Khaled Abou El Fadl, Omar and Azmeralda Alfi Distinguished Fellow in Islamic Law
Opposition to Israel, to colonialism and to immoral aspects of Western culture – all cited in the report – aren't evidence of Wahhabi extremism, he said. Freedom House suggested that the U.S. government should crack down on distribution of the material. But Dr. Abou el Fadl said that's not a good solution. "When we resort to bannings and manipulative use of immigration laws and national security laws to counter this literature, all we end up doing is transforming the Wahhabi side into a world victim by feeding into conspiracy theories," he said.
This desire to continue the distribution of Saudi publications hardly comes as a surprise to me, given Abou El Fadl's record of apologizing for Wahhabism and even lending his skills to it, as documented in my 2004 article. How long will it be until his Islamist outlook is generally recognized? (February 4, 2005)
Dec. 12, 2005 update: Our old friend, Lorraine Ali, has a silly piece on Muslim women in Newsweek (she really should go back to writing what she knows about – rock music) where Khaled Abou El Fadl is quoted: "Historically the West has used the women's issue as a spear against Islam." Once again, he sounds suspiciously like an Islamist.
Also of note is Abou El Fadl's historical ignorance. On the issue of the status of Muslim women, he says: "It was raised in the time of the Crusades, used consistently in colonialism and is being used now." This misses the point, which is that the Western view of Muslim women exactly reversed itself from premodern to modern times. Here is a summary of the change, from my review of a study titled Western Representations of the Muslim Woman: From Termagant to Odalisque:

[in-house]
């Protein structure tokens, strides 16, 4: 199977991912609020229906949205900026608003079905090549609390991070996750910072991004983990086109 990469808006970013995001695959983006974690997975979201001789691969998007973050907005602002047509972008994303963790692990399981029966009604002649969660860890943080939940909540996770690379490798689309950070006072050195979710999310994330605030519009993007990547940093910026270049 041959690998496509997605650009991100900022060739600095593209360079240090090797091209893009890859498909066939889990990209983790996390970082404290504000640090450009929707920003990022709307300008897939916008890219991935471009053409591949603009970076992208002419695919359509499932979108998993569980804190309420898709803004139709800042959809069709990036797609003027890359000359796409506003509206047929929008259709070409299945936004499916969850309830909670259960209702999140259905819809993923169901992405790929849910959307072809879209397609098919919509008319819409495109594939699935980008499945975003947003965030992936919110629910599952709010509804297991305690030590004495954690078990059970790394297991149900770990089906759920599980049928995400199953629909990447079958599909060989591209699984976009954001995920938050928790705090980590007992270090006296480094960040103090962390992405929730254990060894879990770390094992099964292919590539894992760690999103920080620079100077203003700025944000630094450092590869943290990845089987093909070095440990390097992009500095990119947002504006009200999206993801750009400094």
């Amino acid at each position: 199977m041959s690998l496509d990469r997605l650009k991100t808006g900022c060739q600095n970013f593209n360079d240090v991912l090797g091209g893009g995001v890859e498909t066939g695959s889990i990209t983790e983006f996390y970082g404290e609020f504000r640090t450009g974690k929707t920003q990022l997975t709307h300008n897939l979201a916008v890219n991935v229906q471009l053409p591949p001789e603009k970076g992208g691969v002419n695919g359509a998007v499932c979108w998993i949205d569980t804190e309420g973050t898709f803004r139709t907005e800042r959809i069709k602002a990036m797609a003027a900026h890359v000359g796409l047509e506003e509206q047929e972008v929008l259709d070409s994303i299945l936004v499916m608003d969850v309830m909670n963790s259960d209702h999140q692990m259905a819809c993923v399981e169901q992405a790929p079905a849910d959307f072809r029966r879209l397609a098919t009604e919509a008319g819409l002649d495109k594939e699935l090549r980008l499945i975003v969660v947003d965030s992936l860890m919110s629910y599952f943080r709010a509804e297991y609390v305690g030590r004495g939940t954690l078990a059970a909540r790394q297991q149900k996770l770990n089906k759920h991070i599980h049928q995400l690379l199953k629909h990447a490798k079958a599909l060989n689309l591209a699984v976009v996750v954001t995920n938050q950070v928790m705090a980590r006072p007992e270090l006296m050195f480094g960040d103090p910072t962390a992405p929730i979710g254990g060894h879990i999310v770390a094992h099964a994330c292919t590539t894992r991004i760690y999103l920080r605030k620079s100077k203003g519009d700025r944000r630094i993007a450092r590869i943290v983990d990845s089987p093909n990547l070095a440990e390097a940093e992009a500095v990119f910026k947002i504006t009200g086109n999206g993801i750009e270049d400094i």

in the medieval period, the West looked at the Muslim woman as a termagant, an archaic English word usually applied to Muslims and meaning a "quarrelsome, overbearing woman; a virago, vixen, or shrew." Europeans strenuously disapproved of this kind of woman and found her deeply threatening. Then, in the seventeenth century, the Muslim female's image changed as "the veil and the seraglio" entered the picture. The new (Turkish-origin) term to describe the Muslim woman was odalisque, "an abject harem slave."
Mar. 26, 2006 update: Irfan Khawaja skewers Abou El Fadl – whom he calls an "apologist for theocracy, zealous critic of secularism, and (not coincidentally) darling of the liberal media establishment" – at "Academic Apologists for Shariah: The Real Meaning of the Abdul Rahman." (Abdul Rahman is the Afghan convert to Christianity whose apostasy would have led to his execution if not for intervention by the pope and others in the West.) Khawaja, instructor of philosophy at the John Jay College of Criminal Justice, writes:
the sad fact is that however hard El Fadl tries to mask his differences from the inquisitors in Afghanistan, he cannot mask his fundamental agreement with them. He shares their faith, shares their moral verdict on apostasy, and shares Islam's view of the eventual fate of the apostate. He may not want to kill an apostate with his own hands, or even want one to be killed by any actual government. But in compliance with the wishes of his "Lord" and master, he can't help acquiescing in the thought that the apostate deserves to be damned to Hell for eternity. …
Professor El Fadl, Omar and Azmeralda Alfi Distinguished Fellow in Islamic Law, defends a doctrine according to which it is permissible to torture someone for eternity for having the wrong beliefs. Excuse me, but who is the bigot among us?